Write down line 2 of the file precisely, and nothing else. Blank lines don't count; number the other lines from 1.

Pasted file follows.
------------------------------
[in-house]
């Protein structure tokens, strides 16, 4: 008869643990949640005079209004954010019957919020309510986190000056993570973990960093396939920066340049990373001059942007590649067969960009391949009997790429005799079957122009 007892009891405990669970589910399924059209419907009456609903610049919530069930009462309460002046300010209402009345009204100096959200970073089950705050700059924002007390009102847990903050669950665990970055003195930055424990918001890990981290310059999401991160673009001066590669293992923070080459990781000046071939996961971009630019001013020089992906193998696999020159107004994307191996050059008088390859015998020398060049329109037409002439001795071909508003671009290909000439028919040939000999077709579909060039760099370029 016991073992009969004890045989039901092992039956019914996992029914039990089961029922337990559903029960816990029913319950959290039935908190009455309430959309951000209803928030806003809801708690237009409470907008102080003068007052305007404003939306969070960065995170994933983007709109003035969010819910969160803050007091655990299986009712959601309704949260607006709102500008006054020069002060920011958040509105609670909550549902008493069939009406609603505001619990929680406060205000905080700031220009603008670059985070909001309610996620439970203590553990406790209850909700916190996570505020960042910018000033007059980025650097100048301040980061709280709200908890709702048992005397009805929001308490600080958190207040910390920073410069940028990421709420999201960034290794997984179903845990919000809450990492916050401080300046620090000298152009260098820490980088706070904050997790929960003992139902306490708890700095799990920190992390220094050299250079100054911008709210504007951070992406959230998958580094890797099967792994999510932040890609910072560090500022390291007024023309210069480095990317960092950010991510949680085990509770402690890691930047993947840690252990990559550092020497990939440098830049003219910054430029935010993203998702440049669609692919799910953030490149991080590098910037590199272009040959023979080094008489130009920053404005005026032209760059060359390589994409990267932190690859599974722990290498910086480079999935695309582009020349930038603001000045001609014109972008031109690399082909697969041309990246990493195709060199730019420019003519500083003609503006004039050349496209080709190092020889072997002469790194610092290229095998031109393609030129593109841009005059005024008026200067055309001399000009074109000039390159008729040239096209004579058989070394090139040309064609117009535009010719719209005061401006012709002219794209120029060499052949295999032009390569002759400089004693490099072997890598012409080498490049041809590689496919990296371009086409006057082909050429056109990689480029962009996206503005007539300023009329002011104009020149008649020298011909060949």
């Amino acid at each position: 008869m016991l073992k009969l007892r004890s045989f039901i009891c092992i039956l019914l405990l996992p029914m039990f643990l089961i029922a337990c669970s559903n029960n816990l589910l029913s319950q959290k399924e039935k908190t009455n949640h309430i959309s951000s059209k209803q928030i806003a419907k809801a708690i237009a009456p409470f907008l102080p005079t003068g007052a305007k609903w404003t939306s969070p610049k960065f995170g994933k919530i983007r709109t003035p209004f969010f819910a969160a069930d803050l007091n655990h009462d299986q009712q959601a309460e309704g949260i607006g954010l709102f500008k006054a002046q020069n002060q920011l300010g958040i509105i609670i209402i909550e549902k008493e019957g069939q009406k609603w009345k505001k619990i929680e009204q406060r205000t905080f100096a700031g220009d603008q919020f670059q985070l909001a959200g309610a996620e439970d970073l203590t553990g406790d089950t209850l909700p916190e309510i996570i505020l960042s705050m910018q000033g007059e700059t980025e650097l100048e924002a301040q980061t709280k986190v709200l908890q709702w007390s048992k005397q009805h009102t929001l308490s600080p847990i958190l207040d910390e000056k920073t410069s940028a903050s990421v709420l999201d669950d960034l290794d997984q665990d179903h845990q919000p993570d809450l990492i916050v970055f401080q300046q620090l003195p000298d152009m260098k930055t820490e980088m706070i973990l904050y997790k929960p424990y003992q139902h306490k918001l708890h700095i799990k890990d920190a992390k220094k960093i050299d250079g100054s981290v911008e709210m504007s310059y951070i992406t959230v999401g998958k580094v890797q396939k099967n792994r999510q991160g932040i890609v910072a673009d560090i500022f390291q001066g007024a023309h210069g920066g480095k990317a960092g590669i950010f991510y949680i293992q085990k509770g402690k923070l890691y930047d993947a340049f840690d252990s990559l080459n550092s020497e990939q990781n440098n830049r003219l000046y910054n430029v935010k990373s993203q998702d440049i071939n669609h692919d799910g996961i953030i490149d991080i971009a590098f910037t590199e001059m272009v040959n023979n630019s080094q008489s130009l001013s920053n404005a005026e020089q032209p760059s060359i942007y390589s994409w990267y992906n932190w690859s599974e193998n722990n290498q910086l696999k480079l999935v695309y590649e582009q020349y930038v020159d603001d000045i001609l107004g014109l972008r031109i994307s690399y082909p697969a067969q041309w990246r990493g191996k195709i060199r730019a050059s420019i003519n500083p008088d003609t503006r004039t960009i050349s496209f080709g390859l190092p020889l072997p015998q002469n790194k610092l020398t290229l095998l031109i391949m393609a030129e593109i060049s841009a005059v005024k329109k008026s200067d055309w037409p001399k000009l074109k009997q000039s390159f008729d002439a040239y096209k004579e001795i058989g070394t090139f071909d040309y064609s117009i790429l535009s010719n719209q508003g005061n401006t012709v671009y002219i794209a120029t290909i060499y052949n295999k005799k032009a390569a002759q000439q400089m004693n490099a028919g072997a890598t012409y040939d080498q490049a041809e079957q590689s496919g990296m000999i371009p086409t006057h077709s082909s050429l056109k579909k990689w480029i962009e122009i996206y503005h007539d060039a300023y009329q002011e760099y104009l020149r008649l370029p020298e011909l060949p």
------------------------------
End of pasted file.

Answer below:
């Protein structure tokens, strides 16, 4: 008869643990949640005079209004954010019957919020309510986190000056993570973990960093396939920066340049990373001059942007590649067969960009391949009997790429005799079957122009 007892009891405990669970589910399924059209419907009456609903610049919530069930009462309460002046300010209402009345009204100096959200970073089950705050700059924002007390009102847990903050669950665990970055003195930055424990918001890990981290310059999401991160673009001066590669293992923070080459990781000046071939996961971009630019001013020089992906193998696999020159107004994307191996050059008088390859015998020398060049329109037409002439001795071909508003671009290909000439028919040939000999077709579909060039760099370029 016991073992009969004890045989039901092992039956019914996992029914039990089961029922337990559903029960816990029913319950959290039935908190009455309430959309951000209803928030806003809801708690237009409470907008102080003068007052305007404003939306969070960065995170994933983007709109003035969010819910969160803050007091655990299986009712959601309704949260607006709102500008006054020069002060920011958040509105609670909550549902008493069939009406609603505001619990929680406060205000905080700031220009603008670059985070909001309610996620439970203590553990406790209850909700916190996570505020960042910018000033007059980025650097100048301040980061709280709200908890709702048992005397009805929001308490600080958190207040910390920073410069940028990421709420999201960034290794997984179903845990919000809450990492916050401080300046620090000298152009260098820490980088706070904050997790929960003992139902306490708890700095799990920190992390220094050299250079100054911008709210504007951070992406959230998958580094890797099967792994999510932040890609910072560090500022390291007024023309210069480095990317960092950010991510949680085990509770402690890691930047993947840690252990990559550092020497990939440098830049003219910054430029935010993203998702440049669609692919799910953030490149991080590098910037590199272009040959023979080094008489130009920053404005005026032209760059060359390589994409990267932190690859599974722990290498910086480079999935695309582009020349930038603001000045001609014109972008031109690399082909697969041309990246990493195709060199730019420019003519500083003609503006004039050349496209080709190092020889072997002469790194610092290229095998031109393609030129593109841009005059005024008026200067055309001399000009074109000039390159008729040239096209004579058989070394090139040309064609117009535009010719719209005061401006012709002219794209120029060499052949295999032009390569002759400089004693490099072997890598012409080498490049041809590689496919990296371009086409006057082909050429056109990689480029962009996206503005007539300023009329002011104009020149008649020298011909060949």